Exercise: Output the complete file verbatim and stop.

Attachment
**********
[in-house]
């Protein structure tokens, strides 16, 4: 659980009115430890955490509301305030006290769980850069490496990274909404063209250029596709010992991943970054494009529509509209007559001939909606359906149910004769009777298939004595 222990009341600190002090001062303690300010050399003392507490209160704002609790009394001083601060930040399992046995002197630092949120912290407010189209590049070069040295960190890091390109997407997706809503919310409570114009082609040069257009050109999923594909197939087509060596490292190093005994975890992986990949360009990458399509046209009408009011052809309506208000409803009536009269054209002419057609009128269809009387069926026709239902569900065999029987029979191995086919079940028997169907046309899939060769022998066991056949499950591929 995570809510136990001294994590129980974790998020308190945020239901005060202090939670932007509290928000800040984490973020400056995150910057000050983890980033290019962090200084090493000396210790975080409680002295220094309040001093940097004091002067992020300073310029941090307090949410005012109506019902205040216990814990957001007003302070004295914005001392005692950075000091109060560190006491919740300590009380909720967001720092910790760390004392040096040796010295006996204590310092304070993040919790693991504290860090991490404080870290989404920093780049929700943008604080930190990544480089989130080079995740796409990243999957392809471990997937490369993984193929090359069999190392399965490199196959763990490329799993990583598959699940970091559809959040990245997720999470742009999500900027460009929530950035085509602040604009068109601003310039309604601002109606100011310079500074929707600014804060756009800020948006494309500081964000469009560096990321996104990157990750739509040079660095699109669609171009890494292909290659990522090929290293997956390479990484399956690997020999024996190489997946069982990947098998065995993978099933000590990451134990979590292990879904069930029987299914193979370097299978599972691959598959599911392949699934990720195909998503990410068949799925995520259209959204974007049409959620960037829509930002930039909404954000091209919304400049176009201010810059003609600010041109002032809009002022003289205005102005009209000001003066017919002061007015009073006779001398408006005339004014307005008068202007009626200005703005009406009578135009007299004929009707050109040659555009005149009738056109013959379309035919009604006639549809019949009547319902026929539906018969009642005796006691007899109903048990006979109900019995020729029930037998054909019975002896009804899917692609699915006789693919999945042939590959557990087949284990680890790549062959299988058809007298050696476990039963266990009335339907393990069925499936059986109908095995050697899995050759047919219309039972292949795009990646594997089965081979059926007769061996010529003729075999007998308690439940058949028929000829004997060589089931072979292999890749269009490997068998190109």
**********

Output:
[in-house]
């Protein structure tokens, strides 16, 4: 659980009115430890955490509301305030006290769980850069490496990274909404063209250029596709010992991943970054494009529509509209007559001939909606359906149910004769009777298939004595 222990009341600190002090001062303690300010050399003392507490209160704002609790009394001083601060930040399992046995002197630092949120912290407010189209590049070069040295960190890091390109997407997706809503919310409570114009082609040069257009050109999923594909197939087509060596490292190093005994975890992986990949360009990458399509046209009408009011052809309506208000409803009536009269054209002419057609009128269809009387069926026709239902569900065999029987029979191995086919079940028997169907046309899939060769022998066991056949499950591929 995570809510136990001294994590129980974790998020308190945020239901005060202090939670932007509290928000800040984490973020400056995150910057000050983890980033290019962090200084090493000396210790975080409680002295220094309040001093940097004091002067992020300073310029941090307090949410005012109506019902205040216990814990957001007003302070004295914005001392005692950075000091109060560190006491919740300590009380909720967001720092910790760390004392040096040796010295006996204590310092304070993040919790693991504290860090991490404080870290989404920093780049929700943008604080930190990544480089989130080079995740796409990243999957392809471990997937490369993984193929090359069999190392399965490199196959763990490329799993990583598959699940970091559809959040990245997720999470742009999500900027460009929530950035085509602040604009068109601003310039309604601002109606100011310079500074929707600014804060756009800020948006494309500081964000469009560096990321996104990157990750739509040079660095699109669609171009890494292909290659990522090929290293997956390479990484399956690997020999024996190489997946069982990947098998065995993978099933000590990451134990979590292990879904069930029987299914193979370097299978599972691959598959599911392949699934990720195909998503990410068949799925995520259209959204974007049409959620960037829509930002930039909404954000091209919304400049176009201010810059003609600010041109002032809009002022003289205005102005009209000001003066017919002061007015009073006779001398408006005339004014307005008068202007009626200005703005009406009578135009007299004929009707050109040659555009005149009738056109013959379309035919009604006639549809019949009547319902026929539906018969009642005796006691007899109903048990006979109900019995020729029930037998054909019975002896009804899917692609699915006789693919999945042939590959557990087949284990680890790549062959299988058809007298050696476990039963266990009335339907393990069925499936059986109908095995050697899995050759047919219309039972292949795009990646594997089965081979059926007769061996010529003729075999007998308690439940058949028929000829004997060589089931072979292999890749269009490997068998190109």